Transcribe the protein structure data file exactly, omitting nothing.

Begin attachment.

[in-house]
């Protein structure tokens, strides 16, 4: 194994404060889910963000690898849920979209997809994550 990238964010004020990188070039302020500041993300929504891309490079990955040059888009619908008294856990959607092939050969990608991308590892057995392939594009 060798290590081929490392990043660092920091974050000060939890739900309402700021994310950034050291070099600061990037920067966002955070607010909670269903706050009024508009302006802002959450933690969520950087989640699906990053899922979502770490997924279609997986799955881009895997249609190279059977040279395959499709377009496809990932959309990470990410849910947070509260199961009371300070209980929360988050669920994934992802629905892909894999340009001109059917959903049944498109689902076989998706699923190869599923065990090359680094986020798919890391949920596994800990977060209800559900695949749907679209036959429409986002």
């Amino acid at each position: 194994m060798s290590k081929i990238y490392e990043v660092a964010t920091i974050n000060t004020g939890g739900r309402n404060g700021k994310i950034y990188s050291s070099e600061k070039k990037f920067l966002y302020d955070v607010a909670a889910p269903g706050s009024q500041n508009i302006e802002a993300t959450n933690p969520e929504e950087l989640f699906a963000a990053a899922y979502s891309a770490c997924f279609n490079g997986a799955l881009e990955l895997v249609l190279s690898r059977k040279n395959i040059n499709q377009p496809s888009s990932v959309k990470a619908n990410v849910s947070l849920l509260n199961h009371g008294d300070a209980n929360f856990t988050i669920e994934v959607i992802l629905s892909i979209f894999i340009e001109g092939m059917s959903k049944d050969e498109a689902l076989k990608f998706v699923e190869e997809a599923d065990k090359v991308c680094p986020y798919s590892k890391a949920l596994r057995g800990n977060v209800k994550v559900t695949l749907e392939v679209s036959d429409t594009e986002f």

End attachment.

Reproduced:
[in-house]
């Protein structure tokens, strides 16, 4: 194994404060889910963000690898849920979209997809994550 990238964010004020990188070039302020500041993300929504891309490079990955040059888009619908008294856990959607092939050969990608991308590892057995392939594009 060798290590081929490392990043660092920091974050000060939890739900309402700021994310950034050291070099600061990037920067966002955070607010909670269903706050009024508009302006802002959450933690969520950087989640699906990053899922979502770490997924279609997986799955881009895997249609190279059977040279395959499709377009496809990932959309990470990410849910947070509260199961009371300070209980929360988050669920994934992802629905892909894999340009001109059917959903049944498109689902076989998706699923190869599923065990090359680094986020798919890391949920596994800990977060209800559900695949749907679209036959429409986002």
């Amino acid at each position: 194994m060798s290590k081929i990238y490392e990043v660092a964010t920091i974050n000060t004020g939890g739900r309402n404060g700021k994310i950034y990188s050291s070099e600061k070039k990037f920067l966002y302020d955070v607010a909670a889910p269903g706050s009024q500041n508009i302006e802002a993300t959450n933690p969520e929504e950087l989640f699906a963000a990053a899922y979502s891309a770490c997924f279609n490079g997986a799955l881009e990955l895997v249609l190279s690898r059977k040279n395959i040059n499709q377009p496809s888009s990932v959309k990470a619908n990410v849910s947070l849920l509260n199961h009371g008294d300070a209980n929360f856990t988050i669920e994934v959607i992802l629905s892909i979209f894999i340009e001109g092939m059917s959903k049944d050969e498109a689902l076989k990608f998706v699923e190869e997809a599923d065990k090359v991308c680094p986020y798919s590892k890391a949920l596994r057995g800990n977060v209800k994550v559900t695949l749907e392939v679209s036959d429409t594009e986002f």